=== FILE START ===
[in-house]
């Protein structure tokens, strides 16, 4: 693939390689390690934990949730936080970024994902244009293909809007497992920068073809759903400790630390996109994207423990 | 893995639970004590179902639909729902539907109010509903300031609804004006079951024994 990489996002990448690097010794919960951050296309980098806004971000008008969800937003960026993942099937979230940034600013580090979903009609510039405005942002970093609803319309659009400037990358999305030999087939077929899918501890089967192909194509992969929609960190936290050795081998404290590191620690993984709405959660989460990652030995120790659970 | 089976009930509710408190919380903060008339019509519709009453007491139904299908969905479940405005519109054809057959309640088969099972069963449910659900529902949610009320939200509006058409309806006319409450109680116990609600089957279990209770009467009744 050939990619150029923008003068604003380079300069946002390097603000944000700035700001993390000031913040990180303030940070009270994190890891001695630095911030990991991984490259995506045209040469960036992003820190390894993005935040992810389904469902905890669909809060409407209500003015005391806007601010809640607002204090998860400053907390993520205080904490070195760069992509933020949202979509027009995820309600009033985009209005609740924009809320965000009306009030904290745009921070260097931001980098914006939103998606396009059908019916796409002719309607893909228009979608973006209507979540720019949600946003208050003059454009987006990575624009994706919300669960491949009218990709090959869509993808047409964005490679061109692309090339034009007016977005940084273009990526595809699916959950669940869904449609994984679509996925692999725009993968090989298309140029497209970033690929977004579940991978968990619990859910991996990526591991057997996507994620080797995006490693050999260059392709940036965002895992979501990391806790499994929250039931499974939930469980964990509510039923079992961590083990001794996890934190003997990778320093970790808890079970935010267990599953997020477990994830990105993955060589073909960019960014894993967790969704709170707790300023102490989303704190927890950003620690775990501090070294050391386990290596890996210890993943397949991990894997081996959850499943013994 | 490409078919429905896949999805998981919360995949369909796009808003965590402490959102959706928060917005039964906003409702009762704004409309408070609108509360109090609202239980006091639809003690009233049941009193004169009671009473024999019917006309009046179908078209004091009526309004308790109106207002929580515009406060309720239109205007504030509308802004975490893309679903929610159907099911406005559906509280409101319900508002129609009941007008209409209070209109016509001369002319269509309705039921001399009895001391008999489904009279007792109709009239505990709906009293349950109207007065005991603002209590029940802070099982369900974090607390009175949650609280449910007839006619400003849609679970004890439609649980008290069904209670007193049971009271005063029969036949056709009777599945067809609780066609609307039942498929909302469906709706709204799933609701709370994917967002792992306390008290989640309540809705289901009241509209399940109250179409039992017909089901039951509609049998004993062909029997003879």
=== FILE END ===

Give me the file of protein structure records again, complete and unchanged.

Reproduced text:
[in-house]
């Protein structure tokens, strides 16, 4: 693939390689390690934990949730936080970024994902244009293909809007497992920068073809759903400790630390996109994207423990 | 893995639970004590179902639909729902539907109010509903300031609804004006079951024994 990489996002990448690097010794919960951050296309980098806004971000008008969800937003960026993942099937979230940034600013580090979903009609510039405005942002970093609803319309659009400037990358999305030999087939077929899918501890089967192909194509992969929609960190936290050795081998404290590191620690993984709405959660989460990652030995120790659970 | 089976009930509710408190919380903060008339019509519709009453007491139904299908969905479940405005519109054809057959309640088969099972069963449910659900529902949610009320939200509006058409309806006319409450109680116990609600089957279990209770009467009744 050939990619150029923008003068604003380079300069946002390097603000944000700035700001993390000031913040990180303030940070009270994190890891001695630095911030990991991984490259995506045209040469960036992003820190390894993005935040992810389904469902905890669909809060409407209500003015005391806007601010809640607002204090998860400053907390993520205080904490070195760069992509933020949202979509027009995820309600009033985009209005609740924009809320965000009306009030904290745009921070260097931001980098914006939103998606396009059908019916796409002719309607893909228009979608973006209507979540720019949600946003208050003059454009987006990575624009994706919300669960491949009218990709090959869509993808047409964005490679061109692309090339034009007016977005940084273009990526595809699916959950669940869904449609994984679509996925692999725009993968090989298309140029497209970033690929977004579940991978968990619990859910991996990526591991057997996507994620080797995006490693050999260059392709940036965002895992979501990391806790499994929250039931499974939930469980964990509510039923079992961590083990001794996890934190003997990778320093970790808890079970935010267990599953997020477990994830990105993955060589073909960019960014894993967790969704709170707790300023102490989303704190927890950003620690775990501090070294050391386990290596890996210890993943397949991990894997081996959850499943013994 | 490409078919429905896949999805998981919360995949369909796009808003965590402490959102959706928060917005039964906003409702009762704004409309408070609108509360109090609202239980006091639809003690009233049941009193004169009671009473024999019917006309009046179908078209004091009526309004308790109106207002929580515009406060309720239109205007504030509308802004975490893309679903929610159907099911406005559906509280409101319900508002129609009941007008209409209070209109016509001369002319269509309705039921001399009895001391008999489904009279007792109709009239505990709906009293349950109207007065005991603002209590029940802070099982369900974090607390009175949650609280449910007839006619400003849609679970004890439609649980008290069904209670007193049971009271005063029969036949056709009777599945067809609780066609609307039942498929909302469906709706709204799933609701709370994917967002792992306390008290989640309540809705289901009241509209399940109250179409039992017909089901039951509609049998004993062909029997003879």